Canberra, 29 December 1954
You will no doubt have noticed the passage in Crocker's despatch No. 23 of 6th December ('Indo-Australian Relations')1 on the Colombo Plan, as follows:—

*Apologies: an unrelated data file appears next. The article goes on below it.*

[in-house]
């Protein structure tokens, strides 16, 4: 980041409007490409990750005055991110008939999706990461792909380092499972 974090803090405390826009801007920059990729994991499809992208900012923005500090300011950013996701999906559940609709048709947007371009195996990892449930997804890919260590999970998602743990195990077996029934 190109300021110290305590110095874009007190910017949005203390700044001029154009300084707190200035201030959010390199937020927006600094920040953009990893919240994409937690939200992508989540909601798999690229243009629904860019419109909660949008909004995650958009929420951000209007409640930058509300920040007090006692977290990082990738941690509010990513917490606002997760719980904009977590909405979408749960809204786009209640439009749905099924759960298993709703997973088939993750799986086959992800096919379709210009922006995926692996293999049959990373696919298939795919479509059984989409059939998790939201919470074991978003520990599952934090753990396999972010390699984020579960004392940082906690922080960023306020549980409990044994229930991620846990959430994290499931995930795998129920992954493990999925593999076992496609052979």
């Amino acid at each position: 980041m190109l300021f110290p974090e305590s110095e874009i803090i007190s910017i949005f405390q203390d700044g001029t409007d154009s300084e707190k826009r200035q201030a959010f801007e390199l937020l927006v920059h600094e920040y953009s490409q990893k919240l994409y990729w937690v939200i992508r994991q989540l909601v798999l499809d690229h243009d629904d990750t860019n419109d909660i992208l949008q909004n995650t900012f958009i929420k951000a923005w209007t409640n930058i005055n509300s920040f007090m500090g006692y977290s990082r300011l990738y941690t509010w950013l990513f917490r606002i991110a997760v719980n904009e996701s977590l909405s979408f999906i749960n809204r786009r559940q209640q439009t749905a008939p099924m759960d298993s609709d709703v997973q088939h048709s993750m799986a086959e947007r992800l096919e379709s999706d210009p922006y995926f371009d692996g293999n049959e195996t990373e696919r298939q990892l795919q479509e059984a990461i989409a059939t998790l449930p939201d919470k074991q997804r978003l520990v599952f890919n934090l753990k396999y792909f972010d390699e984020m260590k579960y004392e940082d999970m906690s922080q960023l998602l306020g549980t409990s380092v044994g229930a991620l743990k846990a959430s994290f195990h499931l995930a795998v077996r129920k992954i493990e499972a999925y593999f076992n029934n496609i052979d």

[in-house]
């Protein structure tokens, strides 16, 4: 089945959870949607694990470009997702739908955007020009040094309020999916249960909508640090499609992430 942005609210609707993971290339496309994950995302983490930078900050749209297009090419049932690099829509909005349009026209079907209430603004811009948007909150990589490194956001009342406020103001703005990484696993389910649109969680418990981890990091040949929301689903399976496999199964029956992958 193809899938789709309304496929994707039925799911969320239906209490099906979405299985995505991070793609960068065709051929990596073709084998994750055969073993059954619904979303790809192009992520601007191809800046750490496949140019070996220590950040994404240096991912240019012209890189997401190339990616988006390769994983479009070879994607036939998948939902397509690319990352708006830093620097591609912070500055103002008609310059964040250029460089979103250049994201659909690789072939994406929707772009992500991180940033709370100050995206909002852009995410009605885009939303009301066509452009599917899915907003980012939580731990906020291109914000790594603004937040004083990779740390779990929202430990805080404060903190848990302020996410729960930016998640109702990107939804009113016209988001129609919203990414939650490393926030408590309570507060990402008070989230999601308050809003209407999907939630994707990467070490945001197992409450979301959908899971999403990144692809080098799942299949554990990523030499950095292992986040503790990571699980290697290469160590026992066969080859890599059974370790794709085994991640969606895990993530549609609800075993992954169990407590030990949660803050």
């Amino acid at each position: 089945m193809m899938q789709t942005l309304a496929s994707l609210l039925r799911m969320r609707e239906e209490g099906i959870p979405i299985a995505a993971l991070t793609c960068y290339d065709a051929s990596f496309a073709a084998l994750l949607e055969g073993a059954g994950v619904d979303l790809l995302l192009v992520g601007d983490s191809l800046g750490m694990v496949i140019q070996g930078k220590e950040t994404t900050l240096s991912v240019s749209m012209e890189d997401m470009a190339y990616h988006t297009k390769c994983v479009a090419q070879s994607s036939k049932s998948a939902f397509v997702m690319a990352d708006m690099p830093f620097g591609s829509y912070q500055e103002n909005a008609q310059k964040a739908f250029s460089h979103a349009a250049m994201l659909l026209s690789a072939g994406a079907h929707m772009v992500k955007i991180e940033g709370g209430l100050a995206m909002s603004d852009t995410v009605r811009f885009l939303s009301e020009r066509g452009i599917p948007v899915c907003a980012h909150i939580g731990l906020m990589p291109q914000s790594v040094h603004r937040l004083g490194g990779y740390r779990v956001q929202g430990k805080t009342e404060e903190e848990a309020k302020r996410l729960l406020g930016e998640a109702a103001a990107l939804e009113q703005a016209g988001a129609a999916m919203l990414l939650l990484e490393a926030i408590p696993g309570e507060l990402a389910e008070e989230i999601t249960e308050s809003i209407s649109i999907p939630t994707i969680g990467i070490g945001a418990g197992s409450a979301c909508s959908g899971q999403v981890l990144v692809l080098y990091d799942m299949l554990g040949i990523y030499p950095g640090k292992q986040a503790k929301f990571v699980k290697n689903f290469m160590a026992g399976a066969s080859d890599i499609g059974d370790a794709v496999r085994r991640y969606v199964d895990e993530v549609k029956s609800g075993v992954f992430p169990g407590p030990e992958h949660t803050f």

'Second, our efforts at a good-neighbour policy with South and South-East Asia are bearing some fruit in India. Thus the Colombo Plan, though it does not get the publicity we had expected—we have reason for believing that the Indian Government secretly discourages publicity about foreign aid in all forms, including the Colombo Plan—gets some recognition, and I think it gets as much, or nearly as much, as the very much bigger U.S. Aid. The best publicity it gets, however, and the most effective for promoting good relations between Australia and India, comes not from the Governments but from individual Indian students who have gone to Australia. They have been surprised and gratified by the friendly reception they have met with there. Their gratification is the greater because they go half expecting to encounter something in the form of a colour bar'.